Next I slowly and gently rocked the curved needle nose pliers under the tach needle to pop it off. Take your time with this procedure.



Remove the two face screws to remove the faceplate.



I next marked the face plate as to where the voltmeter would be mounted, avoiding clearance problems when later reassembling.



The rectangular opening was cut and filed smaller than the outside dimension of the voltmeter.



Next the face was wet sanded to remove the lines of the voltmeter opening and to produce a flat surface for new decal face placement. Then a trial fit of the voltmeter.




I secured the voltmeter to the underside of the tach face with 5 minute epoxy and also secured part of the wires also.



Continued Below...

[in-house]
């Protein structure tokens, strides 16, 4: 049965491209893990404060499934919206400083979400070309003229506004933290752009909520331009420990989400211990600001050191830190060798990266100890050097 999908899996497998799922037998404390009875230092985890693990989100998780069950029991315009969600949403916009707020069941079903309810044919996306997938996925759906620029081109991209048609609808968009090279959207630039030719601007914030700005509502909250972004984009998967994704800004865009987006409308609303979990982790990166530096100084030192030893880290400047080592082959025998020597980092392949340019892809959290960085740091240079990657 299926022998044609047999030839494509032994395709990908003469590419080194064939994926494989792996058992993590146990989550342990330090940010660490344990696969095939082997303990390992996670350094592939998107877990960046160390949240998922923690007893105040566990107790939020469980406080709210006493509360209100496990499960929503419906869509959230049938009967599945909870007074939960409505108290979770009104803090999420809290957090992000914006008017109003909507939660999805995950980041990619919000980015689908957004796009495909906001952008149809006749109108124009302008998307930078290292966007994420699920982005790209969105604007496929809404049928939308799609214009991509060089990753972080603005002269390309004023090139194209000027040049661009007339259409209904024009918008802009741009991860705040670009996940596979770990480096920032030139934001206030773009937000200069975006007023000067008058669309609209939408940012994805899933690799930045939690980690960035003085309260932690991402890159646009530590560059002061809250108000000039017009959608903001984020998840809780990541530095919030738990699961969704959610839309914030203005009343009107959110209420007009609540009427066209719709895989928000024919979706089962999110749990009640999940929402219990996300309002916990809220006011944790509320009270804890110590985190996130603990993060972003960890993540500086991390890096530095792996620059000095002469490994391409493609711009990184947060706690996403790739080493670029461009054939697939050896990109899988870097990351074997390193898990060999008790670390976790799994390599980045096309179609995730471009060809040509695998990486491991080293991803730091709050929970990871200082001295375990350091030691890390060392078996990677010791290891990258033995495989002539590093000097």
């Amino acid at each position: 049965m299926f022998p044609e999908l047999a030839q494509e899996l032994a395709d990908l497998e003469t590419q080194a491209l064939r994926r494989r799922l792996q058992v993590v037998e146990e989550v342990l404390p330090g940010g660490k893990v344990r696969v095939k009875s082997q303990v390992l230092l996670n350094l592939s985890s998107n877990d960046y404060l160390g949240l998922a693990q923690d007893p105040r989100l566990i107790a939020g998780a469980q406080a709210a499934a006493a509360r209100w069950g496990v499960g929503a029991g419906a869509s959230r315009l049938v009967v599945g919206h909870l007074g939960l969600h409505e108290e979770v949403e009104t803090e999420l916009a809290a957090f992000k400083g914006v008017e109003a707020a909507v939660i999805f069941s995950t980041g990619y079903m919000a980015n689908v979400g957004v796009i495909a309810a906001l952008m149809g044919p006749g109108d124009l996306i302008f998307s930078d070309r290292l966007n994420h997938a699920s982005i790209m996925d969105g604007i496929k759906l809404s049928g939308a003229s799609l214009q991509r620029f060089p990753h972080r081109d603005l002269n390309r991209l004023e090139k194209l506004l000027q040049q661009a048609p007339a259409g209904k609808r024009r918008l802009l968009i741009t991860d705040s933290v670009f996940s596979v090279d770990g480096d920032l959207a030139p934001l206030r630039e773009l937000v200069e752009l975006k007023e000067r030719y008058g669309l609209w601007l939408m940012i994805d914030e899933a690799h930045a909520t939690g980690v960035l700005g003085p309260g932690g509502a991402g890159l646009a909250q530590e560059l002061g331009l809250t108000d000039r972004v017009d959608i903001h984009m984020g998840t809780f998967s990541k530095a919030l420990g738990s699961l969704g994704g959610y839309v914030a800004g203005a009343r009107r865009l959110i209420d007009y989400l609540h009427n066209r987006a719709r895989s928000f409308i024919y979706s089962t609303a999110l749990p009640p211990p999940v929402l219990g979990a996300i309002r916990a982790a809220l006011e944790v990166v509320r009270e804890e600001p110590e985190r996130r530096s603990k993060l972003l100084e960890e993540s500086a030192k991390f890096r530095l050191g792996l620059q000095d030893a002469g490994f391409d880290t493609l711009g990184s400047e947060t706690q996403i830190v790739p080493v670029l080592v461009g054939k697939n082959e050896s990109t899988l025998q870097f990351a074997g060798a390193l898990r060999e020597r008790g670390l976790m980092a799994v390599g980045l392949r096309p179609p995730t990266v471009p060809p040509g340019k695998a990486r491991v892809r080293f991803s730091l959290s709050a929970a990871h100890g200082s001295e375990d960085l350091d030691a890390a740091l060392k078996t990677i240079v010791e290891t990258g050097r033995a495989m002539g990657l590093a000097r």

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Discussion Starter #2 (Edited)
I next talked with Catiawheels pertaining to a customized speedo and tach face. He was able to change the color from the original dark green to a blue that complemented the color of the bike. He also moved the “x1000rpm” to above the tach needle and then added “VOLTS” below the needle in a fashion that were centered correctly. He has a store on the major online auction site. Kudos to him for a fantastic customized tach and speedo face.



Because the gauge cases were chipped and scratched over the years, I decided to wet sand the rough spots and repaint. I also baked the painted cases at 180 degrees for two hours which potentially only speeds the curing time and flows the paint.







Next I drilled a hole through the case removing metal filings produced and then reassembled the tach faceplate. A knot was tied prior to feeding the wire through the case. (I know…overkill). Also a vinyl grommet was incorporated within the case to prevent chaffing.